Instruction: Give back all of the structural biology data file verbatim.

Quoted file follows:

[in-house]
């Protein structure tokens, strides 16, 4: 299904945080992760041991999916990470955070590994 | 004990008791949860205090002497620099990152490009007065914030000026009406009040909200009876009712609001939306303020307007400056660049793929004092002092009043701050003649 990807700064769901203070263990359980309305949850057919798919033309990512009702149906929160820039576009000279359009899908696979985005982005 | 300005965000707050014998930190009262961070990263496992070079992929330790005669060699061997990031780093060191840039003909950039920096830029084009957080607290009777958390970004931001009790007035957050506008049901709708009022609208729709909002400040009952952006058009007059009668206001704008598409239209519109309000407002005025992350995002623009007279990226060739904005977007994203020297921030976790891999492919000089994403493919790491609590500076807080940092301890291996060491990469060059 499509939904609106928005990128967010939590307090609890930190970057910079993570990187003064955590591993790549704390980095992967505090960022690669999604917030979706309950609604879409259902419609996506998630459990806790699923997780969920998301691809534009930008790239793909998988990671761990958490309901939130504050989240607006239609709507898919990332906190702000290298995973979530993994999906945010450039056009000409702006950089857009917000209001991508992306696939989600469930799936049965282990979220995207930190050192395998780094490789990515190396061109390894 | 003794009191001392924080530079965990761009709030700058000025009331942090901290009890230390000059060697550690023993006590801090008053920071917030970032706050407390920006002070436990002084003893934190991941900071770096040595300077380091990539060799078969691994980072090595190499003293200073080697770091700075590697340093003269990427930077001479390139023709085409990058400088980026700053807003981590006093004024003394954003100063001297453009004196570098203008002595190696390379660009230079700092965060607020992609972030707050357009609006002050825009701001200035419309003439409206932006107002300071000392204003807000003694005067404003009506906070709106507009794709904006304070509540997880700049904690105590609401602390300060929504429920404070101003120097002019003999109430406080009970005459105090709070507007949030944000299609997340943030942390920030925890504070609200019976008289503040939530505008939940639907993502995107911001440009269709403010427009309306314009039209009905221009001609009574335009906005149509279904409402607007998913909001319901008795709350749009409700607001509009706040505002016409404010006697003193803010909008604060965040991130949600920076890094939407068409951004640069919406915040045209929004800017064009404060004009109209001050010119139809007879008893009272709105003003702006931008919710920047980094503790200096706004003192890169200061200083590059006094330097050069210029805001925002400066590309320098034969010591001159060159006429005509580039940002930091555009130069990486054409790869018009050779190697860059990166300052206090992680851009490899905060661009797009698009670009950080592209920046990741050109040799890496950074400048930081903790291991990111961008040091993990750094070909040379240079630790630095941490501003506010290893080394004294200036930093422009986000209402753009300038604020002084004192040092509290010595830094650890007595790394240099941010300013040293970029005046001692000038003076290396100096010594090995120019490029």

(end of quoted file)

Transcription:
[in-house]
């Protein structure tokens, strides 16, 4: 299904945080992760041991999916990470955070590994 | 004990008791949860205090002497620099990152490009007065914030000026009406009040909200009876009712609001939306303020307007400056660049793929004092002092009043701050003649 990807700064769901203070263990359980309305949850057919798919033309990512009702149906929160820039576009000279359009899908696979985005982005 | 300005965000707050014998930190009262961070990263496992070079992929330790005669060699061997990031780093060191840039003909950039920096830029084009957080607290009777958390970004931001009790007035957050506008049901709708009022609208729709909002400040009952952006058009007059009668206001704008598409239209519109309000407002005025992350995002623009007279990226060739904005977007994203020297921030976790891999492919000089994403493919790491609590500076807080940092301890291996060491990469060059 499509939904609106928005990128967010939590307090609890930190970057910079993570990187003064955590591993790549704390980095992967505090960022690669999604917030979706309950609604879409259902419609996506998630459990806790699923997780969920998301691809534009930008790239793909998988990671761990958490309901939130504050989240607006239609709507898919990332906190702000290298995973979530993994999906945010450039056009000409702006950089857009917000209001991508992306696939989600469930799936049965282990979220995207930190050192395998780094490789990515190396061109390894 | 003794009191001392924080530079965990761009709030700058000025009331942090901290009890230390000059060697550690023993006590801090008053920071917030970032706050407390920006002070436990002084003893934190991941900071770096040595300077380091990539060799078969691994980072090595190499003293200073080697770091700075590697340093003269990427930077001479390139023709085409990058400088980026700053807003981590006093004024003394954003100063001297453009004196570098203008002595190696390379660009230079700092965060607020992609972030707050357009609006002050825009701001200035419309003439409206932006107002300071000392204003807000003694005067404003009506906070709106507009794709904006304070509540997880700049904690105590609401602390300060929504429920404070101003120097002019003999109430406080009970005459105090709070507007949030944000299609997340943030942390920030925890504070609200019976008289503040939530505008939940639907993502995107911001440009269709403010427009309306314009039209009905221009001609009574335009906005149509279904409402607007998913909001319901008795709350749009409700607001509009706040505002016409404010006697003193803010909008604060965040991130949600920076890094939407068409951004640069919406915040045209929004800017064009404060004009109209001050010119139809007879008893009272709105003003702006931008919710920047980094503790200096706004003192890169200061200083590059006094330097050069210029805001925002400066590309320098034969010591001159060159006429005509580039940002930091555009130069990486054409790869018009050779190697860059990166300052206090992680851009490899905060661009797009698009670009950080592209920046990741050109040799890496950074400048930081903790291991990111961008040091993990750094070909040379240079630790630095941490501003506010290893080394004294200036930093422009986000209402753009300038604020002084004192040092509290010595830094650890007595790394240099941010300013040293970029005046001692000038003076290396100096010594090995120019490029």